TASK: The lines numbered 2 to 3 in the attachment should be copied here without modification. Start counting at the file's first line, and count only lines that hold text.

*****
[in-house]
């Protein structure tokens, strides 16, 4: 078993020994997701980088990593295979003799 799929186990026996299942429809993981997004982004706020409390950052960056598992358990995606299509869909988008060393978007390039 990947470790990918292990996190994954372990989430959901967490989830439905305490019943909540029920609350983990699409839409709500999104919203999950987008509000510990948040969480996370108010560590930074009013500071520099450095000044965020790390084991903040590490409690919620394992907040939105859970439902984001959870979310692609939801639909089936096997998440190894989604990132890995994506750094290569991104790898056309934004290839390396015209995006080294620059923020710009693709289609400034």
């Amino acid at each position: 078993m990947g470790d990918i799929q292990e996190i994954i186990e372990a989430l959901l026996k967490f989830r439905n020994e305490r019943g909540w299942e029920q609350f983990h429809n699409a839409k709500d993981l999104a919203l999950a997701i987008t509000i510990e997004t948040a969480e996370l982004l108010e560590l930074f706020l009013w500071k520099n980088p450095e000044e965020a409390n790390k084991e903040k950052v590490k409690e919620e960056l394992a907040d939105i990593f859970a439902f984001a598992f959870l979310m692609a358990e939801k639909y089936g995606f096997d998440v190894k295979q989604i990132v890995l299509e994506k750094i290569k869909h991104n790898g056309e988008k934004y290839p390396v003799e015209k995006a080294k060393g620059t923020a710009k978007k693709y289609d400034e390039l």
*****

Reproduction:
């Protein structure tokens, strides 16, 4: 078993020994997701980088990593295979003799 799929186990026996299942429809993981997004982004706020409390950052960056598992358990995606299509869909988008060393978007390039 990947470790990918292990996190994954372990989430959901967490989830439905305490019943909540029920609350983990699409839409709500999104919203999950987008509000510990948040969480996370108010560590930074009013500071520099450095000044965020790390084991903040590490409690919620394992907040939105859970439902984001959870979310692609939801639909089936096997998440190894989604990132890995994506750094290569991104790898056309934004290839390396015209995006080294620059923020710009693709289609400034």
């Amino acid at each position: 078993m990947g470790d990918i799929q292990e996190i994954i186990e372990a989430l959901l026996k967490f989830r439905n020994e305490r019943g909540w299942e029920q609350f983990h429809n699409a839409k709500d993981l999104a919203l999950a997701i987008t509000i510990e997004t948040a969480e996370l982004l108010e560590l930074f706020l009013w500071k520099n980088p450095e000044e965020a409390n790390k084991e903040k950052v590490k409690e919620e960056l394992a907040d939105i990593f859970a439902f984001a598992f959870l979310m692609a358990e939801k639909y089936g995606f096997d998440v190894k295979q989604i990132v890995l299509e994506k750094i290569k869909h991104n790898g056309e988008k934004y290839p390396v003799e015209k995006a080294k060393g620059t923020a710009k978007k693709y289609d400034e390039l």